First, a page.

Display Settings:


Send to:

Choose Destination
See comment in PubMed Commons below
Obstet Gynecol. 2013 Aug;122(2 Pt 2):503-5. doi: 10.1097/AOG.0b013e31828b2f5c.

Vitamin K deficiency bleeding and early infant male circumcision in Africa.

Author information

  • 1Division of Infectious Disease, Brigham and Women's Hospital, Boston, Massachusetts 02115, USA. rplank@partners.org



Early infant (1-60 days of life) male circumcision is being trialed in Africa as a human immunodeficiency virus prevention strategy. Postcircumcision bleeding is particularly concerning where most infants are breastfed, and thus these infants are at increased risk of vitamin K deficiency bleeding.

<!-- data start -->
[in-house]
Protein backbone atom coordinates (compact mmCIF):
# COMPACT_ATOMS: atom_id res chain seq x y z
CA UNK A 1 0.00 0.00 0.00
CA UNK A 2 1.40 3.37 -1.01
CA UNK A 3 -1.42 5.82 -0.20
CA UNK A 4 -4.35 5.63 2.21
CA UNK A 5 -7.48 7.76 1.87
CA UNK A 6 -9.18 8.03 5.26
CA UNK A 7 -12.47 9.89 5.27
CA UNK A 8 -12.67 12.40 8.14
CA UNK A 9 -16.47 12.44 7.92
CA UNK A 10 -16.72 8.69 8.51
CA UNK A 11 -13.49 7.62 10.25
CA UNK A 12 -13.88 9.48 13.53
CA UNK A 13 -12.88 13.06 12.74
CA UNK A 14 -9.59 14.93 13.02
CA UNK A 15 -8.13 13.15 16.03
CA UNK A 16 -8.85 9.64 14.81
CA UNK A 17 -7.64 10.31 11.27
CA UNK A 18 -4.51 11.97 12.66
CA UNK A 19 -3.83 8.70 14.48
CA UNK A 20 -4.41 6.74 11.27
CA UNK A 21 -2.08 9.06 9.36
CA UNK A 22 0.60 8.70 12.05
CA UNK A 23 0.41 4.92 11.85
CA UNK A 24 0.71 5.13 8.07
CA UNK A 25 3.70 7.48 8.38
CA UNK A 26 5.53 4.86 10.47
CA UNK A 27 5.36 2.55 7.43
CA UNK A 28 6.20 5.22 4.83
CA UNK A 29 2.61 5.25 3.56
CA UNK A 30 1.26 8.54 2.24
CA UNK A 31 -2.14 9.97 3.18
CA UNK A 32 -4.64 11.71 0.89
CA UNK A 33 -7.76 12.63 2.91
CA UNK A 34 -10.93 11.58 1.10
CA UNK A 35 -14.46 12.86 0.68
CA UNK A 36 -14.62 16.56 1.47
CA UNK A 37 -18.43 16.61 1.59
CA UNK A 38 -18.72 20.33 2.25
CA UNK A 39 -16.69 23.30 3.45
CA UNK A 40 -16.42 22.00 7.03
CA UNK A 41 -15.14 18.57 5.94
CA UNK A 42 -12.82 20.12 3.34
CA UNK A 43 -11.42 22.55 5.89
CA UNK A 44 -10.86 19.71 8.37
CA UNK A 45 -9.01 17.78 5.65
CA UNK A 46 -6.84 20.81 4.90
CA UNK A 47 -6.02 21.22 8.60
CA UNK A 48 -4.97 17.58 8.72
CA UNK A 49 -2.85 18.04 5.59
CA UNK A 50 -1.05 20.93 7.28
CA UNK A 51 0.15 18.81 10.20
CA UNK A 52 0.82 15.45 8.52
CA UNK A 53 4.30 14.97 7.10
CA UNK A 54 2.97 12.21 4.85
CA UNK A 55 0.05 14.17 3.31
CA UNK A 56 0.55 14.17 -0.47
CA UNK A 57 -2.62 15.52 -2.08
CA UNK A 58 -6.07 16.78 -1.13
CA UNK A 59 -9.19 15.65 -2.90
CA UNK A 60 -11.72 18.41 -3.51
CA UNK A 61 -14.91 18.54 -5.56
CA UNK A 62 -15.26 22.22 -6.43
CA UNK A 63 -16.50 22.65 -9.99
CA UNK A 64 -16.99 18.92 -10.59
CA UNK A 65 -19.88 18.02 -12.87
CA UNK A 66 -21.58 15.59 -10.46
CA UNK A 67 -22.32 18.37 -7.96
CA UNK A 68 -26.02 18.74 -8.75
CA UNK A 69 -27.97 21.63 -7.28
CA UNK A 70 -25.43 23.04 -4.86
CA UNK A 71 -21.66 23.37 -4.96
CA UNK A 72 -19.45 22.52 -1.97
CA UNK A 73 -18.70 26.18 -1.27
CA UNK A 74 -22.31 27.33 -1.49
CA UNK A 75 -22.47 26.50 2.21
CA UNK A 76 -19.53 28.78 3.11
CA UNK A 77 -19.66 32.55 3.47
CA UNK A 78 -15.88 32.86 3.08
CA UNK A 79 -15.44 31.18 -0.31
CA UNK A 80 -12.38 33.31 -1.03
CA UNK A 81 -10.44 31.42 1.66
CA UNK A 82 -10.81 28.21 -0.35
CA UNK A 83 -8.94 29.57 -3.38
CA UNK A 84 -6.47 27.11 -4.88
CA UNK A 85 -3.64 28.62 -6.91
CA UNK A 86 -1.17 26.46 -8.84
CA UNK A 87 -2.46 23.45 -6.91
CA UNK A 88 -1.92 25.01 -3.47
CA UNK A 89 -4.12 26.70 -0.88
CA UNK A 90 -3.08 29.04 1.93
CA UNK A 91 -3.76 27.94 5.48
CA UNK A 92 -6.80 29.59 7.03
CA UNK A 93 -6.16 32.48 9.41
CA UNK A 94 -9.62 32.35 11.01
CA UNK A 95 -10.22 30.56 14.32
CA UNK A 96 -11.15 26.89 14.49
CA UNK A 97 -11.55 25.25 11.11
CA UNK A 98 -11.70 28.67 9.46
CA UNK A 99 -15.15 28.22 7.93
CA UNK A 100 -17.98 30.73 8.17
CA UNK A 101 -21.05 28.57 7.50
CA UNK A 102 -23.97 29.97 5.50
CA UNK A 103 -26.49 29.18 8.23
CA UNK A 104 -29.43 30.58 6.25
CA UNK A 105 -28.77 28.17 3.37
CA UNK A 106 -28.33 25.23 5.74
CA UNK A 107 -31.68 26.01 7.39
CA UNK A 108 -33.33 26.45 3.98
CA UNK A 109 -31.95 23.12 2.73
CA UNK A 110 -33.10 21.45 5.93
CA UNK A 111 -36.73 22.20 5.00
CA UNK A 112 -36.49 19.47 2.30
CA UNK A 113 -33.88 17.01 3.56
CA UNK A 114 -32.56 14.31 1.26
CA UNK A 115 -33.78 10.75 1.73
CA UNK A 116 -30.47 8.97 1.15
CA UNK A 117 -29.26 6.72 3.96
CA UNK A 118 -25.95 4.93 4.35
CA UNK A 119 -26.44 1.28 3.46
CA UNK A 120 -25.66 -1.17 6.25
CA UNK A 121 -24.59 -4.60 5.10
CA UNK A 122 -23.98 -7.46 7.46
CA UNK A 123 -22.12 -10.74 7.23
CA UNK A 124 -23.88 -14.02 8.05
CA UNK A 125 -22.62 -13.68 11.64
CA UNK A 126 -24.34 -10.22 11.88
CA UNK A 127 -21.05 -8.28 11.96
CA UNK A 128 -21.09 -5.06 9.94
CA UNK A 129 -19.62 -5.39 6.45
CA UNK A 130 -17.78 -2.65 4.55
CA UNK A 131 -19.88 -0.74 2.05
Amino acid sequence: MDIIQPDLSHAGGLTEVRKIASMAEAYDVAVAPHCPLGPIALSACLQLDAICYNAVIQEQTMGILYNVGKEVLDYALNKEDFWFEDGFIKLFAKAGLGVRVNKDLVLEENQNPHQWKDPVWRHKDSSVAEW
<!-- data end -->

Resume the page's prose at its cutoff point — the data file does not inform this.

During a circumcision trial, one infant bled for 90 minutes postprocedure. After discovering he had not received standard prophylactic vitamin K, we gave 2 mg phytomenadione (vitamin K1) intramuscularly; bleeding stopped within 30 minutes.


Vitamin K's extremely rapid action is not commonly appreciated. Neonatal vitamin K has been shown to be cost-effective. To increase availability and promote awareness of its importance, especially in low-resource settings where blood products and transfusions are limited, vitamin K should be included in the World Health Organization's Model List of Essential Medicines for Children.

[PubMed - indexed for MEDLINE]
Free PMC Article
PubMed Commons home

PubMed Commons

How to join PubMed Commons

    Supplemental Content

    Icon for Lippincott Williams & Wilkins Icon for PubMed Central
    Loading ...
    Write to the Help Desk